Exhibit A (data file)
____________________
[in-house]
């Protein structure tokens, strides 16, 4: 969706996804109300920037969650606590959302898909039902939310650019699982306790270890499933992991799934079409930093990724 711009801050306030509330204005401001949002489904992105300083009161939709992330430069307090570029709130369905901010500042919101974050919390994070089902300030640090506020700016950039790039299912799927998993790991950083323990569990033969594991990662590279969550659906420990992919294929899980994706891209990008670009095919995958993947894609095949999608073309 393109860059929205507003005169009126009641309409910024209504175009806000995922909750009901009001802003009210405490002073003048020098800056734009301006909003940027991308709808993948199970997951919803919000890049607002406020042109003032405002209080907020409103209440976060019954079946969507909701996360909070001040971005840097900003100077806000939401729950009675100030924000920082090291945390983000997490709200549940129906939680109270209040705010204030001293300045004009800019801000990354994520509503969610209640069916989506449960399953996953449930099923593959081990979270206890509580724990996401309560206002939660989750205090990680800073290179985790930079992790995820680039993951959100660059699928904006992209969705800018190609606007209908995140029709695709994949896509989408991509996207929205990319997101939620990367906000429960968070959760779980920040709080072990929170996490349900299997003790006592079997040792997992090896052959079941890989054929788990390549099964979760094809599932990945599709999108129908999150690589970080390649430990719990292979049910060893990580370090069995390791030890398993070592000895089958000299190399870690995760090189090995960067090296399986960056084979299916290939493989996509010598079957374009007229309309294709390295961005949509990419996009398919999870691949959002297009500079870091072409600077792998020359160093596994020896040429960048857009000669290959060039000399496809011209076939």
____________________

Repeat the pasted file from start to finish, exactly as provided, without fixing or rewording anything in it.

[in-house]
């Protein structure tokens, strides 16, 4: 969706996804109300920037969650606590959302898909039902939310650019699982306790270890499933992991799934079409930093990724 711009801050306030509330204005401001949002489904992105300083009161939709992330430069307090570029709130369905901010500042919101974050919390994070089902300030640090506020700016950039790039299912799927998993790991950083323990569990033969594991990662590279969550659906420990992919294929899980994706891209990008670009095919995958993947894609095949999608073309 393109860059929205507003005169009126009641309409910024209504175009806000995922909750009901009001802003009210405490002073003048020098800056734009301006909003940027991308709808993948199970997951919803919000890049607002406020042109003032405002209080907020409103209440976060019954079946969507909701996360909070001040971005840097900003100077806000939401729950009675100030924000920082090291945390983000997490709200549940129906939680109270209040705010204030001293300045004009800019801000990354994520509503969610209640069916989506449960399953996953449930099923593959081990979270206890509580724990996401309560206002939660989750205090990680800073290179985790930079992790995820680039993951959100660059699928904006992209969705800018190609606007209908995140029709695709994949896509989408991509996207929205990319997101939620990367906000429960968070959760779980920040709080072990929170996490349900299997003790006592079997040792997992090896052959079941890989054929788990390549099964979760094809599932990945599709999108129908999150690589970080390649430990719990292979049910060893990580370090069995390791030890398993070592000895089958000299190399870690995760090189090995960067090296399986960056084979299916290939493989996509010598079957374009007229309309294709390295961005949509990419996009398919999870691949959002297009500079870091072409600077792998020359160093596994020896040429960048857009000669290959060039000399496809011209076939």